In August 1948, at the request of Secretary of the Air Force, W. Stuart Symington III, Gen. Fairchild chaired a conference of fifteen civilian educators and key military officers tasked to establish guidelines for an air academy. The Fairchild Board, as the group was named, proposed two courses of action. The first was a five-year program with the first two at a civilian college or university, with expenses paid by the Air Force, followed by three years at a military institution. This was labelled the “composite plan.” The second option, the “conventional plan,” called for four years at a military institution. A majority of the board preferred the composite plan.
General Vandenberg did not concur, favoring the conventional plan. He did, however, agree with the Fairchild Board’s recommendation that pilot training should not be accomplished at the Air Force Academy. In addition, he assigned the responsibility for Air Force Academy to the organization Gen. Fairchild had helped build, Air University.
While Gen. Fairchild was instrumental in the development of the Academy’s curriculum, he did not live to see the fruits of his labor. He died on Mar. 17, 1950, at Fort Myer, Virginia., while still on active duty as Vice Chief of Staff of the Air Force. Coincidentally, like Gen. Vandenberg, he was 55 years old.
Falconews, June 1959
Hubert Harmon had a distinguished career before becoming forever associated with the Academy. A 1915 graduate of West Point, he served overseas during both world wars. In late 1943, Lt. Gen. Harmon was made Deputy Commander for the Air Forces of the South Pacific Area, and in January 1944 he assumed command of the 13th Air Force in that area. He was subsequently appointed Commander of the 6th Air Force, which was later redesignated the Caribbean Air Command.
At the time of the Air Force’s establishment, Gen. Harmon was one of its most senior officers.
As he rose through the ranks of the Air Force’s predecessor organizations, however, his long and distinguished career featured several seemingly coincidental brushes with academia in general and the future Academy in particular.
In September 1917, he was assigned to Kelly Field, Texas, where he organized and served as commandant of the Ground Officer’s Training School.
After World War I assignments in France, Germany, and England, in 1920, Capt. Harmon transferred to the Air Service. Two years later, as the Assistant Executive in the Office of the Chief of the Air Service, Maj. Harmon wrote to the Chief of the Engineering Division at McCook Field in Dayton, Ohio, regarding a Senate Resolution to study the feasibility of an air academy.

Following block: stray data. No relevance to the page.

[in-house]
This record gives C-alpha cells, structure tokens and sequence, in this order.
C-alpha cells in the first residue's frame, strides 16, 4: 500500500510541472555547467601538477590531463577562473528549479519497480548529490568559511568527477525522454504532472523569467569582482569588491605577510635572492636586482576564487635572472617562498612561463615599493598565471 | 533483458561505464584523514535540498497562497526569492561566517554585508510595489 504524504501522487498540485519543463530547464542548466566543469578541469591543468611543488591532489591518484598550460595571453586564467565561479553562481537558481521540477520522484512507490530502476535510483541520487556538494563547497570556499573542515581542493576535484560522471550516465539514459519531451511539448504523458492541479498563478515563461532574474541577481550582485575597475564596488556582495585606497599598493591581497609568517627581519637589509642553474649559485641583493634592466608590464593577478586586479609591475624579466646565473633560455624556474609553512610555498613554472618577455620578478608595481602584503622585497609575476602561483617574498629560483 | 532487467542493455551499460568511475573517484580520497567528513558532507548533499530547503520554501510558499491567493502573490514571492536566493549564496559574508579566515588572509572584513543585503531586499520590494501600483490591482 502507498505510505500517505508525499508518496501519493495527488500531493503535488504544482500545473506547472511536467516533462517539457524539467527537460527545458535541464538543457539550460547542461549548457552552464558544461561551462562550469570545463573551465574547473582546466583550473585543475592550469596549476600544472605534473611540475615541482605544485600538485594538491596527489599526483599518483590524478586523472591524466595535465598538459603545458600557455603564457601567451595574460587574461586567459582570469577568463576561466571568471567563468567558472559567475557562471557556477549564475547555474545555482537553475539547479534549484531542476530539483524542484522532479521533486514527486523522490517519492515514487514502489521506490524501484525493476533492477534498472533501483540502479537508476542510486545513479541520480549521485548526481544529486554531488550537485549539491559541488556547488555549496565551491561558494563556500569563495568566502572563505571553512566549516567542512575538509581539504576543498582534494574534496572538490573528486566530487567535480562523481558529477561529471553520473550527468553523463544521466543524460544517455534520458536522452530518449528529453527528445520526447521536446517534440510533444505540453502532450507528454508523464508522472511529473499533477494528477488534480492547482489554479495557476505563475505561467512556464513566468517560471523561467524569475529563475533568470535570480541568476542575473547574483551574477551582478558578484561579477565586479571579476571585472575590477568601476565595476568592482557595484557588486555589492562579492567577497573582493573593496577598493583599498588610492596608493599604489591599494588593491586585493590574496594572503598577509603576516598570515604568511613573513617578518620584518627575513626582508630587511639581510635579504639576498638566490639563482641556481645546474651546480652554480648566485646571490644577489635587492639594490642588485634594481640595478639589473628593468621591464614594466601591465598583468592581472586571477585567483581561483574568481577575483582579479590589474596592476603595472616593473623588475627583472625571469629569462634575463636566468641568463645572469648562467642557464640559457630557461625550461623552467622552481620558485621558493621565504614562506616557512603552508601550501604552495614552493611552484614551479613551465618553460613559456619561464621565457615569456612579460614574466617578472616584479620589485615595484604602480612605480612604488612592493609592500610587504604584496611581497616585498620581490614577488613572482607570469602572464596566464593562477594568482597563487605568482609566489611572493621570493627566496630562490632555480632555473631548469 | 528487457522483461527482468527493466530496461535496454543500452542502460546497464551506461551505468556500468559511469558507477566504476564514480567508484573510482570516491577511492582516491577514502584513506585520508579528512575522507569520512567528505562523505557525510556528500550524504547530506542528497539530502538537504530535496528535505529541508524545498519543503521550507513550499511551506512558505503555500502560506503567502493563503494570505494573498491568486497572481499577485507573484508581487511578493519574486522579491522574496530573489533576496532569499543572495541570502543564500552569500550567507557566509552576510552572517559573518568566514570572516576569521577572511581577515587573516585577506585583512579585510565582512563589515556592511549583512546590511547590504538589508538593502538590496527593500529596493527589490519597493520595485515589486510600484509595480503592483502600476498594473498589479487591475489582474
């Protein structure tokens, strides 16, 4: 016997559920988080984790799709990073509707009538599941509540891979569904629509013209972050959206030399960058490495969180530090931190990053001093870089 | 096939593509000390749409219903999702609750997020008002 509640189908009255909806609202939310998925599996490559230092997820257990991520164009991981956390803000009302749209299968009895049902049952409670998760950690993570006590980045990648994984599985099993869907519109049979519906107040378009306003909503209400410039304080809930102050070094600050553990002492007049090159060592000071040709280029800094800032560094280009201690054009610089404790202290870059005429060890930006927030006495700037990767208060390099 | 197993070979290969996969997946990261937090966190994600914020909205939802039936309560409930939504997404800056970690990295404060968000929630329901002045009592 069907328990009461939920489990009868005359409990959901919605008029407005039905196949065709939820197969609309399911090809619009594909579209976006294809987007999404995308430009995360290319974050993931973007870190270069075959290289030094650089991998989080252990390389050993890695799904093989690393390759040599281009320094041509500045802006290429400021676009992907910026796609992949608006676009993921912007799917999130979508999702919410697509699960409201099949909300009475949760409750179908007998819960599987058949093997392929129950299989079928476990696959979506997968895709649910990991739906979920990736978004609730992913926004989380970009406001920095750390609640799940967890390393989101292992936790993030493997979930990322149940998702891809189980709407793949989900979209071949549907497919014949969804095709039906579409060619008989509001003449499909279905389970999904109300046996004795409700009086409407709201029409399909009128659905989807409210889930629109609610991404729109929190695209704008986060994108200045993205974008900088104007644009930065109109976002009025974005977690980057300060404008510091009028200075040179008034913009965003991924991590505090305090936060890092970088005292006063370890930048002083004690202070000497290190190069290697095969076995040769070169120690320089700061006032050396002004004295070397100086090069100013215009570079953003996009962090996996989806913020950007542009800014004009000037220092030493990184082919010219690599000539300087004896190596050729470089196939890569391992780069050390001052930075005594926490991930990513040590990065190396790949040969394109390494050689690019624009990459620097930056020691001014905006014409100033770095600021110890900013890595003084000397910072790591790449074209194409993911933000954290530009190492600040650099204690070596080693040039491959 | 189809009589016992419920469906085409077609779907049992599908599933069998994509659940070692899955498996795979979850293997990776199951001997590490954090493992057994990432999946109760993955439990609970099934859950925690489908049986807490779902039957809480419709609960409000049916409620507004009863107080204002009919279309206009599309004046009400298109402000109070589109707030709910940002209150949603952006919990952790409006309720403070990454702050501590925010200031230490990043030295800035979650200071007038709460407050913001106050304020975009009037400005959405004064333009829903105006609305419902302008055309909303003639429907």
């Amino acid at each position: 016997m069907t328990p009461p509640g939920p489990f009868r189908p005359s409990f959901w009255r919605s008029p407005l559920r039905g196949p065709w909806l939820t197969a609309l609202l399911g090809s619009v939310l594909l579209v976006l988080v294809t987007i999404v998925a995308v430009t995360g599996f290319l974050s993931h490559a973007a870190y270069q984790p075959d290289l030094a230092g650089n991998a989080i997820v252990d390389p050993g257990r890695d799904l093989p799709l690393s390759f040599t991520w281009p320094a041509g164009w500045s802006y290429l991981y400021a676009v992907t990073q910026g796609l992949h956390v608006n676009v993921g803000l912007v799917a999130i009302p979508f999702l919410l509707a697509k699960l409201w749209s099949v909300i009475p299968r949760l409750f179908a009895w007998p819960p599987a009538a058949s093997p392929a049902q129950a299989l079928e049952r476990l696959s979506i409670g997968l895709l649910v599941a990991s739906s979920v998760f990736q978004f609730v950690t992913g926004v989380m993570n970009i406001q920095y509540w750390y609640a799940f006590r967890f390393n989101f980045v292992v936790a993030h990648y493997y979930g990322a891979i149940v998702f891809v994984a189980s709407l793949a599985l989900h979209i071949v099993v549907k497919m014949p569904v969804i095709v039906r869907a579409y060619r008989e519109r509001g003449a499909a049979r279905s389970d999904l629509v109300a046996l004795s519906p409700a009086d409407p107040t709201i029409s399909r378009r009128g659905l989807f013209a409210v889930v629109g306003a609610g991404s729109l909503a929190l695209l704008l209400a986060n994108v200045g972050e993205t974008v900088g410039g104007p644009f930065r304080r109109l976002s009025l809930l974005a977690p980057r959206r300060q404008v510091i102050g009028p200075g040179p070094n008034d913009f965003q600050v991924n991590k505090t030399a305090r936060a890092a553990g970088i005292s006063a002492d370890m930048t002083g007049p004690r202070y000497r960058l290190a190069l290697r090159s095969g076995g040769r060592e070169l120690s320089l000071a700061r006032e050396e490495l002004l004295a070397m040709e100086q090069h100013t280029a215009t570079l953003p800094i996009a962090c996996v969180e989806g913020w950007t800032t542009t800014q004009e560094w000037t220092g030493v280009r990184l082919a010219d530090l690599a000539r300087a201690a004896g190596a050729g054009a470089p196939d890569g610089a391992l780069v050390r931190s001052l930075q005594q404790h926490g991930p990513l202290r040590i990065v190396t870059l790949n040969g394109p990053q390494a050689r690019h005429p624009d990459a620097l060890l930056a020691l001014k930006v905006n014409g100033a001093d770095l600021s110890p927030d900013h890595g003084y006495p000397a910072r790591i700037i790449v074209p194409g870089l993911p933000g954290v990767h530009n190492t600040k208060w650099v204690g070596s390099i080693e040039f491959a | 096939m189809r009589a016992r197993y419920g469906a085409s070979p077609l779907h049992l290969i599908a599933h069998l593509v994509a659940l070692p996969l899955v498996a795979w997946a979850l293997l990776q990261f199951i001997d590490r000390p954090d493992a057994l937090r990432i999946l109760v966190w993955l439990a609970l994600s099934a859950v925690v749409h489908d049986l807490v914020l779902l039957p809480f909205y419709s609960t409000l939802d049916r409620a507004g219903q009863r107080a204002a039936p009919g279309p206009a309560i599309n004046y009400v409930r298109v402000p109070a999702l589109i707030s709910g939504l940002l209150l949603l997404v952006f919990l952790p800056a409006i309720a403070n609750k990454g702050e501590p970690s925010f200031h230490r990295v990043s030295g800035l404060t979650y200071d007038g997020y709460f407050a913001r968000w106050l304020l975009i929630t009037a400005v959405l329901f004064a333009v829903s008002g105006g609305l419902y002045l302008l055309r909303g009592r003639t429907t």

The Army was doing all it could to resist having a separate air service, including taking some steps to accommodate the needs of flyers. Jeffrey Stamp ’92, in an article he wrote for the Military History Symposium-sponsored book “High Flight: History of the U.S. Air Force Academy,” writes that, “In 1929, West Point requested funds from Congress to buy additional acreage for artillery and aviation training: the request was granted in 1931. Incidentally, the officer who surveyed the land in question and recommended its purchase was Major Hubert Harmon, the future first USAFA Superintendent.”
As the years went on and the Air Force became a reality, none of the Academy building namesakes had a more direct role in the Academy’s founding than Gen. Harmon.
On Dec. 19,1949, Gen. Vandenberg put Harmon in charge of the newly established Office of Special Assistant for Air Force Academy Matters in Washington D.C.
Twice in 1953, Harmon retired from the Air Force. In both instances, there was concern that in his absence the Academy office lacked sufficient stature and power, and he was recalled to active duty. The second time was at the personal request of President Dwight Eisenhower, Harmon’s West Point classmate.
In the Special Assistant position, Harmon fought for the Academy against all sorts of opposition. It was sometimes frustrating work, as evidenced by a Feb. 10, 1954, letter to General Frederick Smith Jr., in which Harmon wrote, “The only real problem in this whole Academy project is where to put it. It reminds me of the centipede which lay distracted in the ditch considering how to run. It begins to look as though we will never have an Academy because of inability to resolve this question.”
Fortunately, that and all other issues were finally resolved. On Aug. 14, 1954, Gen. Harmon signed General Order Number 1, ESTABLISHMENT OF THE UNITED STATES AIR FORCE ACADEMY, and assumed command of the institution.
Unlike many of his fellow Air Force and Air Force Academy pioneers, he lived to see his efforts to establish an air academy come to fruition, though he passed away before the first class graduated. Fittingly, he was the first person buried at the Air Force Academy Cemetery.
Also fittingly, on the occasion of the Academy’s 50th anniversary on 1 April 2004, he was named “The Father of the U.S. Air Force Academy.”
Falconews, June 1959
Benjamin O. Davis Jr.
Benjamin O. Davis Jr., namesake of the Academy’s airfield, was an aviation pioneer and a trendsetter. Through his example, leadership, and personal courage in overcoming racism, he helped set the stage for an independent air service, and then strove tirelessly to make it better and more equitable.
Davis followed his father into the military and into the infantry. In the early 1940s, World War II raged overseas, and U.S. leaders began planning for a possible entry into the conflict. That preparation included the anticipated need for pilots.
On February 1941, then-Captain Davis received orders to report to Tuskegee, Alabama, where a new Army airfield was being established.